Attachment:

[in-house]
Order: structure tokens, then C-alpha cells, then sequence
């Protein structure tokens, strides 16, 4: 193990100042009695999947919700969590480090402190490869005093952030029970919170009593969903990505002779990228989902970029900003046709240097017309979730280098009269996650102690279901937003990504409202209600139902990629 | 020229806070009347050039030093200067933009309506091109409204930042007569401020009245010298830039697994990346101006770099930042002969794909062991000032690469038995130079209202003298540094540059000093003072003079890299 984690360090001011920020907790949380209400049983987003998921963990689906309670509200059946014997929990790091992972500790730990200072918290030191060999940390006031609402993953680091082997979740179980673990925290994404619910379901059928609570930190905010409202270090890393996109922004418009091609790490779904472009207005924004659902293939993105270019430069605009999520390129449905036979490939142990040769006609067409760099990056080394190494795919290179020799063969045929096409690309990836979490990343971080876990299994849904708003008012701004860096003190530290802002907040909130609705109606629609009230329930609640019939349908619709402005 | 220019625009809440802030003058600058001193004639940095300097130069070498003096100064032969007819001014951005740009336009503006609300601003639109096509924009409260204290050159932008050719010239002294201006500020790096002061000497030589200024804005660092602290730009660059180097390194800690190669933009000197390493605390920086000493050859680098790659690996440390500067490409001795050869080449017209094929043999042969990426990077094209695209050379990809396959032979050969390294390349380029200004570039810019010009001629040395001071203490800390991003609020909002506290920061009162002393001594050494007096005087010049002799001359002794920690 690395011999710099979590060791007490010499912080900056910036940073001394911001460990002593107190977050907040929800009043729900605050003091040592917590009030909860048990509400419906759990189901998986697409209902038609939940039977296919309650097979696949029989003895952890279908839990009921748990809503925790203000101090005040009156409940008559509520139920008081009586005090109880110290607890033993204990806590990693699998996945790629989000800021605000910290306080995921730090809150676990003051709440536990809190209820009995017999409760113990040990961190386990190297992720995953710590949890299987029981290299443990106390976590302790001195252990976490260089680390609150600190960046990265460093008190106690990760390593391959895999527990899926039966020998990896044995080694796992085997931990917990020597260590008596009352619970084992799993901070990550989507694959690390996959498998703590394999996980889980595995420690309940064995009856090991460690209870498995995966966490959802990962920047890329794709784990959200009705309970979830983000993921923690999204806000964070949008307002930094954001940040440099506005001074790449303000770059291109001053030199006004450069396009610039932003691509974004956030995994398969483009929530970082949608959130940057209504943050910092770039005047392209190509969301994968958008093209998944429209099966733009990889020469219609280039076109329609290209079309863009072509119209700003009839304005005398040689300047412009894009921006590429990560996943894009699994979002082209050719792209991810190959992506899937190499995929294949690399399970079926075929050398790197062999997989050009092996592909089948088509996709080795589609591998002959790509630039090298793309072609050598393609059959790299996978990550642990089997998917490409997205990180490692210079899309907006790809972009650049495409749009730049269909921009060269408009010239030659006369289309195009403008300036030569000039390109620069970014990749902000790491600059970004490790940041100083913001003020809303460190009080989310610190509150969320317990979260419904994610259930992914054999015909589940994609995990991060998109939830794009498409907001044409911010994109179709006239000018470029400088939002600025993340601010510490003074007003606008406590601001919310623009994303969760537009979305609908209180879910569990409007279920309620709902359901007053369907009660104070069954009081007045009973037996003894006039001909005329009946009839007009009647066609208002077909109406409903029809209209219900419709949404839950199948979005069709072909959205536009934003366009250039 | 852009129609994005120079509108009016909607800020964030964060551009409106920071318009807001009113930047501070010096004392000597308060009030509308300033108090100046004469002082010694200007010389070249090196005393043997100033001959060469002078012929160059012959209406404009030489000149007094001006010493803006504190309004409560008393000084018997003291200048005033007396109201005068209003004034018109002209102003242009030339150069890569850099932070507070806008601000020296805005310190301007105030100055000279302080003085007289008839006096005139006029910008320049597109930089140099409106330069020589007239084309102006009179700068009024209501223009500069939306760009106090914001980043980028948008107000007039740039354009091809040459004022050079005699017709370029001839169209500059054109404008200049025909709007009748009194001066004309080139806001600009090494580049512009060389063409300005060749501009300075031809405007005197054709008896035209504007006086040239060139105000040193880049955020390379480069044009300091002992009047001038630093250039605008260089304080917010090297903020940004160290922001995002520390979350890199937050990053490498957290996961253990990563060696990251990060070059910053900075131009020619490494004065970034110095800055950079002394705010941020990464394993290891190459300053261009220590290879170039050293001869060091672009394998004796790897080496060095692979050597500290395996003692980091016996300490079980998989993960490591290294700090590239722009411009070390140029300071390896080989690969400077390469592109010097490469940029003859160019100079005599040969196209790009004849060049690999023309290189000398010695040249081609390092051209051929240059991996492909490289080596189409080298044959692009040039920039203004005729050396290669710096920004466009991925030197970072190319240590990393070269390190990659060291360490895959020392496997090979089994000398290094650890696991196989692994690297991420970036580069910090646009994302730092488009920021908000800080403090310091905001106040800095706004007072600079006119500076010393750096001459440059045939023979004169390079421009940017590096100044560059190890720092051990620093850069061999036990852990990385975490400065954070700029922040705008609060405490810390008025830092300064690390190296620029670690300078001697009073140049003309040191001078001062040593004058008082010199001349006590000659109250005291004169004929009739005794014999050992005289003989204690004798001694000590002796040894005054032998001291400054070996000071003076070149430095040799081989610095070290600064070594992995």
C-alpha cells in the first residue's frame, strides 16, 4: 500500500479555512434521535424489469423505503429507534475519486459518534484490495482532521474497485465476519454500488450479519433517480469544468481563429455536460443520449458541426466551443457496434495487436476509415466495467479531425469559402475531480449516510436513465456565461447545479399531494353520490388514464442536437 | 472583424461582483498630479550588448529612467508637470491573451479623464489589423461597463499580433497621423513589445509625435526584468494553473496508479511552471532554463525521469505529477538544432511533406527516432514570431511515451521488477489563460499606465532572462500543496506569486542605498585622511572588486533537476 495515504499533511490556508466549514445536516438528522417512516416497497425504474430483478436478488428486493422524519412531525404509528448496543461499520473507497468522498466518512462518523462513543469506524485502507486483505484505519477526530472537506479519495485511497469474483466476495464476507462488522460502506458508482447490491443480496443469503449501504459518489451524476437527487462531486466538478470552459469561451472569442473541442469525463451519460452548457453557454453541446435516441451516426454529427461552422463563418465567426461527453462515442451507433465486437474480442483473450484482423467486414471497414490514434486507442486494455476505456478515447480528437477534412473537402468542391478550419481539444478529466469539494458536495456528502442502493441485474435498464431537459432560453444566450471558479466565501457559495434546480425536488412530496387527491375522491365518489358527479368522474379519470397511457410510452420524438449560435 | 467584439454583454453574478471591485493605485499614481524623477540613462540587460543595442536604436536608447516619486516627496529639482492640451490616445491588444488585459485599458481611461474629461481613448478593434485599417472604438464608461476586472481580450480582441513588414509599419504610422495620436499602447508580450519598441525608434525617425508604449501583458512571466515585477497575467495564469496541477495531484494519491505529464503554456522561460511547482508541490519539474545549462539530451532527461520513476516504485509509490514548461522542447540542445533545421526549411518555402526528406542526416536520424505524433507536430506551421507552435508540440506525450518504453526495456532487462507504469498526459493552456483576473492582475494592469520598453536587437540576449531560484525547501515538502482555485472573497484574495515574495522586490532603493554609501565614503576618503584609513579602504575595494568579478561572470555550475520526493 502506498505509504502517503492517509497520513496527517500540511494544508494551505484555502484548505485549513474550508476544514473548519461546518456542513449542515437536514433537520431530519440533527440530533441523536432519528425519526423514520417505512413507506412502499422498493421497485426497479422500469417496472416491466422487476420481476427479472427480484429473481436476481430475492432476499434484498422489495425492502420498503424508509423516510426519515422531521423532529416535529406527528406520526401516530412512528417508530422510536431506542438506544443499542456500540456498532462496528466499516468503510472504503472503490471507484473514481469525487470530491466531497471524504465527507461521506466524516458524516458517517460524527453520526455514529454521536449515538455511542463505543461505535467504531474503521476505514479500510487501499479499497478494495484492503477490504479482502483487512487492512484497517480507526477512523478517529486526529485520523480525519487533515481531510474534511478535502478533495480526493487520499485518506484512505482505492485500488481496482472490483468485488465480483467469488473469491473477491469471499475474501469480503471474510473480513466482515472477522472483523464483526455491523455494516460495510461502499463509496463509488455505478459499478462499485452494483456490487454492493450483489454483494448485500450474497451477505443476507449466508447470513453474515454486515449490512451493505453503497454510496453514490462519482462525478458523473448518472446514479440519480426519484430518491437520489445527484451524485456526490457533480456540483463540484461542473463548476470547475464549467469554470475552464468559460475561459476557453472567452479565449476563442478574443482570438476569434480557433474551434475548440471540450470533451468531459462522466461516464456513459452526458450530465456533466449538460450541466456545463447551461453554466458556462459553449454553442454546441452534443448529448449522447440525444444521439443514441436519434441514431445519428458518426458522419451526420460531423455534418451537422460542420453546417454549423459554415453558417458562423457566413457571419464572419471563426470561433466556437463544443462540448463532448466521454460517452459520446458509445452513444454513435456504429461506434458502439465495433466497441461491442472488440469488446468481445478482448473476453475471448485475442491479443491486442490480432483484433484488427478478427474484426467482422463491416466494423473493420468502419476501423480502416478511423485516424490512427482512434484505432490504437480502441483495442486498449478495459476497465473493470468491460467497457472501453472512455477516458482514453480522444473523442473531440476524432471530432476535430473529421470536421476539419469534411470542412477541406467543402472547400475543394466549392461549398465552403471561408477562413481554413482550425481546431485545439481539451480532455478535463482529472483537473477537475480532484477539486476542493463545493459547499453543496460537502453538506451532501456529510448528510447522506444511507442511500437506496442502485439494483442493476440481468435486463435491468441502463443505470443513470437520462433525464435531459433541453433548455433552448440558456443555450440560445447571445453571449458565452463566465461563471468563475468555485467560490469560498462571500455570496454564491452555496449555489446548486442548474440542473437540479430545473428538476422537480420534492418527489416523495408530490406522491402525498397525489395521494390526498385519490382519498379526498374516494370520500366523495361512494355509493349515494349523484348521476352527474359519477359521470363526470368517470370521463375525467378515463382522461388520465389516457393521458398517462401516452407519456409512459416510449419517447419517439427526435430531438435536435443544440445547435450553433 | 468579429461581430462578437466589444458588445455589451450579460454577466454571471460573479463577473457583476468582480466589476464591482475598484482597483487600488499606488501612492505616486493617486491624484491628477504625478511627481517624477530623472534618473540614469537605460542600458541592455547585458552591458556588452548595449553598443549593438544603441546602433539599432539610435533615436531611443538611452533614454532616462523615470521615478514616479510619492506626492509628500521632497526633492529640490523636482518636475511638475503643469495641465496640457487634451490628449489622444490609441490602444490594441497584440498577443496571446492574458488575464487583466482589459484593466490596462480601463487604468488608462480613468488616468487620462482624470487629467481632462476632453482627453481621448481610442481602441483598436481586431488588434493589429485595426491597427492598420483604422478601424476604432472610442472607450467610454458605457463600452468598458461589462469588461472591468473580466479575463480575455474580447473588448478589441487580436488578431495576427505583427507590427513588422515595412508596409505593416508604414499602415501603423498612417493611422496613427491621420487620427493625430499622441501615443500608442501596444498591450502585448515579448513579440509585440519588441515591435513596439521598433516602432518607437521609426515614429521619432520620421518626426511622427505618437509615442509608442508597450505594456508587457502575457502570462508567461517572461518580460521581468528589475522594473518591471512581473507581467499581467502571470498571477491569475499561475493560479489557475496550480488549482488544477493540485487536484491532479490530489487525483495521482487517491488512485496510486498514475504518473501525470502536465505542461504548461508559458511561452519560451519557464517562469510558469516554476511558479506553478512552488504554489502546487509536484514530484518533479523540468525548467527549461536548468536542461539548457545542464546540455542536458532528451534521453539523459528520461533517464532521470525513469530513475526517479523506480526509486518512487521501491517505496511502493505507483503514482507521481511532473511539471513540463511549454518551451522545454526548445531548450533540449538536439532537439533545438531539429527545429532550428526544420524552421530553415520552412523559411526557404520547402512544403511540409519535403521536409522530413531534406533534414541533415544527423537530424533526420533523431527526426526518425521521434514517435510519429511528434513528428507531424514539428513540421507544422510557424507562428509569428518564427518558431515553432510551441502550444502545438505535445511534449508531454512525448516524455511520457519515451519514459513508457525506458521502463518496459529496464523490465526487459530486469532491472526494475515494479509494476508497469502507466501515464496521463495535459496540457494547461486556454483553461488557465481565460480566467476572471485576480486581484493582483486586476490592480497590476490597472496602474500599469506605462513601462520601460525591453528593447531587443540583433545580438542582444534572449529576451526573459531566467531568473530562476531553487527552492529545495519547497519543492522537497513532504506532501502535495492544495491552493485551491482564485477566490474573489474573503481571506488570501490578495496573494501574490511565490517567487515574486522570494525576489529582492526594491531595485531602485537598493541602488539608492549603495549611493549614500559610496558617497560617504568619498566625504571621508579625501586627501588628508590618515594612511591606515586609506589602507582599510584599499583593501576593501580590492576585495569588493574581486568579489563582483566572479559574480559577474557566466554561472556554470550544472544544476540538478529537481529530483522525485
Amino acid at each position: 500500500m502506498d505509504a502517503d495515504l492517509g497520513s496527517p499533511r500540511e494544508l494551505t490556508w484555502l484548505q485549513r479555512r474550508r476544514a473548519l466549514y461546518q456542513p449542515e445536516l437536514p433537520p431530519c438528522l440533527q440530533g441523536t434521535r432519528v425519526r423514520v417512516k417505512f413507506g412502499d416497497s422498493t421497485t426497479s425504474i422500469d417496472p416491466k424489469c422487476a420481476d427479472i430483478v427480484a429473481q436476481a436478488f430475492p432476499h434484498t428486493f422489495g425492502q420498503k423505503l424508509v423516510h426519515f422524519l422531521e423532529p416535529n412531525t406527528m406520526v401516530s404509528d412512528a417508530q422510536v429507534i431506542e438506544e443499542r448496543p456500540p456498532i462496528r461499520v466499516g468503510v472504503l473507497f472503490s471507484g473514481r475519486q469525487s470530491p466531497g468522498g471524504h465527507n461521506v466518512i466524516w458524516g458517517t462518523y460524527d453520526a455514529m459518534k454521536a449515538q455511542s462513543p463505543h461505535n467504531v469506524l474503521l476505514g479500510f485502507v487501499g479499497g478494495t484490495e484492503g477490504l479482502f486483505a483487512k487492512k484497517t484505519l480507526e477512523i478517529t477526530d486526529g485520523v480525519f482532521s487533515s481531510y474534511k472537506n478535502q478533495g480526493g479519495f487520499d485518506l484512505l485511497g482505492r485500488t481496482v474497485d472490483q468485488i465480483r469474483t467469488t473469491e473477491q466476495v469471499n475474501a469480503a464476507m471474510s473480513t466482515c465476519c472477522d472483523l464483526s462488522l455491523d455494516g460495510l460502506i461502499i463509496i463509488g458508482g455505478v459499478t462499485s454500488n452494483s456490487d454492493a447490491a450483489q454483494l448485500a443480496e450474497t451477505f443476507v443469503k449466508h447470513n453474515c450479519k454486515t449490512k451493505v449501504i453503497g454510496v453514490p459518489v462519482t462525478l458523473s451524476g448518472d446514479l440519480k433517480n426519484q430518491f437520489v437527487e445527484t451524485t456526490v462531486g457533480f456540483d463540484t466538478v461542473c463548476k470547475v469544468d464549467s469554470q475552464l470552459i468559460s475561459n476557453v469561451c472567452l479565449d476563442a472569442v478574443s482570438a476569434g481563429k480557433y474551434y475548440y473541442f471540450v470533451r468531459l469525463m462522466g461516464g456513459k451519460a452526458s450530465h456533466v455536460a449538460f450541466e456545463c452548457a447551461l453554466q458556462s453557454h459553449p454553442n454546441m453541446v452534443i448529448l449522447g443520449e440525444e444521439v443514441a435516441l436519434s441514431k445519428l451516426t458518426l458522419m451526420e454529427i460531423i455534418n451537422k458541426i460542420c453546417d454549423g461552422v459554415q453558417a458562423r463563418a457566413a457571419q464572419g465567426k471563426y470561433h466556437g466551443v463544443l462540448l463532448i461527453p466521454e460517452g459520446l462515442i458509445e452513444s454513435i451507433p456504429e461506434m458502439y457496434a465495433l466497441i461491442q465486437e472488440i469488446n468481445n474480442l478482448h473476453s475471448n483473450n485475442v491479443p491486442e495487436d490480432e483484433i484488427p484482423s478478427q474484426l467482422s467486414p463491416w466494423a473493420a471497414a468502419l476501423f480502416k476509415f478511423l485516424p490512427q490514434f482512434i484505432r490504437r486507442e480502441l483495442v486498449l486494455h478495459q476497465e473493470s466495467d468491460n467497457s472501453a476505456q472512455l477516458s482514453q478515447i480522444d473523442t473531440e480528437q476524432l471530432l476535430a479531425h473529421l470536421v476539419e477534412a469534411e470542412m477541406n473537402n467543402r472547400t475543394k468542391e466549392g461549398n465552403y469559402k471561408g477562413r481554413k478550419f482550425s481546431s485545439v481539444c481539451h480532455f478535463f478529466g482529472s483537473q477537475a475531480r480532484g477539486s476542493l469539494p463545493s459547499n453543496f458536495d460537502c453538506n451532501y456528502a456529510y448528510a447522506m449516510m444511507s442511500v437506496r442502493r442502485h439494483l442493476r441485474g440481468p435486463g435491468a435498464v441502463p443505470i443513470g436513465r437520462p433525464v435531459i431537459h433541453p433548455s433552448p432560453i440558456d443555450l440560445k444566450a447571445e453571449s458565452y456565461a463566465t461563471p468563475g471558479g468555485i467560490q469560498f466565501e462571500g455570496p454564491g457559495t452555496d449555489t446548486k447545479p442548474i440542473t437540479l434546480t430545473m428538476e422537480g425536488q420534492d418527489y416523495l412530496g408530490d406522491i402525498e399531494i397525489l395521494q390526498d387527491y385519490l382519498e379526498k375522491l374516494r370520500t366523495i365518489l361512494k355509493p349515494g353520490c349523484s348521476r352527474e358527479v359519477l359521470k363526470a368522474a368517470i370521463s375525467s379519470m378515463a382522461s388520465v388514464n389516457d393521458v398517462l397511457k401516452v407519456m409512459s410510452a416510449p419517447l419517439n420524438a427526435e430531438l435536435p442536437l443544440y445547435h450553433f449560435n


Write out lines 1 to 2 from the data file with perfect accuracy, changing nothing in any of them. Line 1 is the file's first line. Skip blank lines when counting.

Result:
[in-house]
Order: structure tokens, then C-alpha cells, then sequence